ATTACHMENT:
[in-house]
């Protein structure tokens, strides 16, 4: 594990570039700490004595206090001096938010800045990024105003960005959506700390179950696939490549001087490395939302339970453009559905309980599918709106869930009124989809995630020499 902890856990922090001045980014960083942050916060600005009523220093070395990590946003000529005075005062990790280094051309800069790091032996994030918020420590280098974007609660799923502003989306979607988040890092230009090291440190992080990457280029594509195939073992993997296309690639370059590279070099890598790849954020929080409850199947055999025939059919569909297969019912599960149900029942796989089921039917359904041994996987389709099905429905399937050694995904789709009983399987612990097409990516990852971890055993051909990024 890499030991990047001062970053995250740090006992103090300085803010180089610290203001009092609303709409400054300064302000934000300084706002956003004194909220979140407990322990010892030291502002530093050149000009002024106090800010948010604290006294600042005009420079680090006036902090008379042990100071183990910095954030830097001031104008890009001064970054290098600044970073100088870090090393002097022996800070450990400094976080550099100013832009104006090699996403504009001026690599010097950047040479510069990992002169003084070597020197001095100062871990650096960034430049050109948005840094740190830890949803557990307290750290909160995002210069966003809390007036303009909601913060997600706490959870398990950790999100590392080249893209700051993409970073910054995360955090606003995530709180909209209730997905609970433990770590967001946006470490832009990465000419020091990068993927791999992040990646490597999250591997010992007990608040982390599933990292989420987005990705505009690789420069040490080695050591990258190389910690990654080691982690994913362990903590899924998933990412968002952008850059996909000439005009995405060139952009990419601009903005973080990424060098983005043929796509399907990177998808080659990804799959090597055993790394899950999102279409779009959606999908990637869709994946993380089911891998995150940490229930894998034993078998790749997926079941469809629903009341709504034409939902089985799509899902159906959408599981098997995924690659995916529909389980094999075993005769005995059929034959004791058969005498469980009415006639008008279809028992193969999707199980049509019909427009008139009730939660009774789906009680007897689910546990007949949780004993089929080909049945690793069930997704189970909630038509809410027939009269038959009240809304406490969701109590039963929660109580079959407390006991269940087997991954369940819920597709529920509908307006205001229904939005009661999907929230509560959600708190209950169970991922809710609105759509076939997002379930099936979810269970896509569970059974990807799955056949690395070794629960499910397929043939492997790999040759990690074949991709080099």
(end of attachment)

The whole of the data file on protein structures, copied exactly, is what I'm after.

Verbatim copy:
[in-house]
């Protein structure tokens, strides 16, 4: 594990570039700490004595206090001096938010800045990024105003960005959506700390179950696939490549001087490395939302339970453009559905309980599918709106869930009124989809995630020499 902890856990922090001045980014960083942050916060600005009523220093070395990590946003000529005075005062990790280094051309800069790091032996994030918020420590280098974007609660799923502003989306979607988040890092230009090291440190992080990457280029594509195939073992993997296309690639370059590279070099890598790849954020929080409850199947055999025939059919569909297969019912599960149900029942796989089921039917359904041994996987389709099905429905399937050694995904789709009983399987612990097409990516990852971890055993051909990024 890499030991990047001062970053995250740090006992103090300085803010180089610290203001009092609303709409400054300064302000934000300084706002956003004194909220979140407990322990010892030291502002530093050149000009002024106090800010948010604290006294600042005009420079680090006036902090008379042990100071183990910095954030830097001031104008890009001064970054290098600044970073100088870090090393002097022996800070450990400094976080550099100013832009104006090699996403504009001026690599010097950047040479510069990992002169003084070597020197001095100062871990650096960034430049050109948005840094740190830890949803557990307290750290909160995002210069966003809390007036303009909601913060997600706490959870398990950790999100590392080249893209700051993409970073910054995360955090606003995530709180909209209730997905609970433990770590967001946006470490832009990465000419020091990068993927791999992040990646490597999250591997010992007990608040982390599933990292989420987005990705505009690789420069040490080695050591990258190389910690990654080691982690994913362990903590899924998933990412968002952008850059996909000439005009995405060139952009990419601009903005973080990424060098983005043929796509399907990177998808080659990804799959090597055993790394899950999102279409779009959606999908990637869709994946993380089911891998995150940490229930894998034993078998790749997926079941469809629903009341709504034409939902089985799509899902159906959408599981098997995924690659995916529909389980094999075993005769005995059929034959004791058969005498469980009415006639008008279809028992193969999707199980049509019909427009008139009730939660009774789906009680007897689910546990007949949780004993089929080909049945690793069930997704189970909630038509809410027939009269038959009240809304406490969701109590039963929660109580079959407390006991269940087997991954369940819920597709529920509908307006205001229904939005009661999907929230509560959600708190209950169970991922809710609105759509076939997002379930099936979810269970896509569970059974990807799955056949690395070794629960499910397929043939492997790999040759990690074949991709080099």